Florida's three-drug lethal injection cocktail is similar to California's. The first drug, sodium thiopental, is a fast-acting barbiturate that is supposed to render the condemned inmate unconscious before the second two drugs — pancuronium bromide, which paralyzes the body, and potassium chloride, which causes cardiac arrest — are administered.

The thrust of Morales' challenge is that the state does not properly administer enough of the first drug to ensure that an inmate does not feel excessive pain when the potassium chloride is administered and that the pain is masked by the second drug, which makes it impossible for the inmate to cry out.

Fogel's Dec. 15 decision cited several "critical deficiencies" in the state's lethal injection system, including poorly trained staff; unreliable records on drugs used in the process; improper mixing, preparation and administration of drugs; and overcrowded conditions in the death chamber at San Quentin. Granting a protective order at this time would "only insulate incompetence," Grele said.

The media companies also opposing the protective order include Pacific News Service, the Los Angeles Times, the Hearst Corp. and McClatchy Newspapers. Pacific News Service has a separate case pending in front of Fogel alleging that pancuronium bromide conceals whether the inmate is experiencing pain and as a consequence "infringes the 1st Amendment right of the public and the press to attend and to witness executions meaningfully."

Pacific News' lawyers, led by Ajay S. Krishnan of San Francisco's Keker & Van Nest, say their case "will turn on balancing the government's legitimate interest in administering pancuronium bromide against PNS' 1st Amendment interest in meaningfully witnessing executions. To perform that balancing test, the court must know the [state's] actual reasons for administering pancuronium bromide." If the judge permits the state to keep its deliberations secret, Pacific News will be unable to obtain vital information on the central point of its lawsuit, Krishnan contends.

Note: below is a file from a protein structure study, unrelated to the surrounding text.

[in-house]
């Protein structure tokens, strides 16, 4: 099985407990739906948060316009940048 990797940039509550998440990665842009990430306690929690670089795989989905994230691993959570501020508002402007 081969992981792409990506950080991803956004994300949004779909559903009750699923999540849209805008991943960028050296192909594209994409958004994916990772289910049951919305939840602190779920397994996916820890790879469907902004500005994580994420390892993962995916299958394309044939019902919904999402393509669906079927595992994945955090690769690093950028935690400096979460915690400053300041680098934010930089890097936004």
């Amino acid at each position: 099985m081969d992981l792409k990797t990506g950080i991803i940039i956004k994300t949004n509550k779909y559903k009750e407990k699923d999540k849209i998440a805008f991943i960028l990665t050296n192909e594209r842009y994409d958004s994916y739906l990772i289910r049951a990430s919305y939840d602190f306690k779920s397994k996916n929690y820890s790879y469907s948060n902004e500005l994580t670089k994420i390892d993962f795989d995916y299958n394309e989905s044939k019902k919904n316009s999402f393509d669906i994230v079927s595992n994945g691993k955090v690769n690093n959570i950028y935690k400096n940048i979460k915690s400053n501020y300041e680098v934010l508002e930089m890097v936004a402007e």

The brief for the newspapers emphasizes that in 2004, "California voters, by an 83% approval margin, enacted … constitutional right of access to information … which, in the words of its proponents, 'will allow the public to see and understand the deliberative process through which decisions are made.' " If the state obtains the protective order, it will undermine that California law, said San Francisco attorney Karl Olson, who represents the newspapers.

On Thursday, Schwarzenegger's legal affairs secretary, Andrea Lynn Hoch, issued a statement reiterating the need for secrecy.

"In order to protect the integrity of the decision-making process and provide an environment where candid discussions can take place and all options can be explored, we are asking the court to protect the deliberative process," the written statement said.

"This process is critical to producing a revised lethal injection protocol and effective procedures that address the identified deficiencies in the implementation of the lethal injection protocol…. If the deliberative process is harmed by the constant threat of subpoena and discovery, then the decision-making process is impaired, which impacts the policy decisions."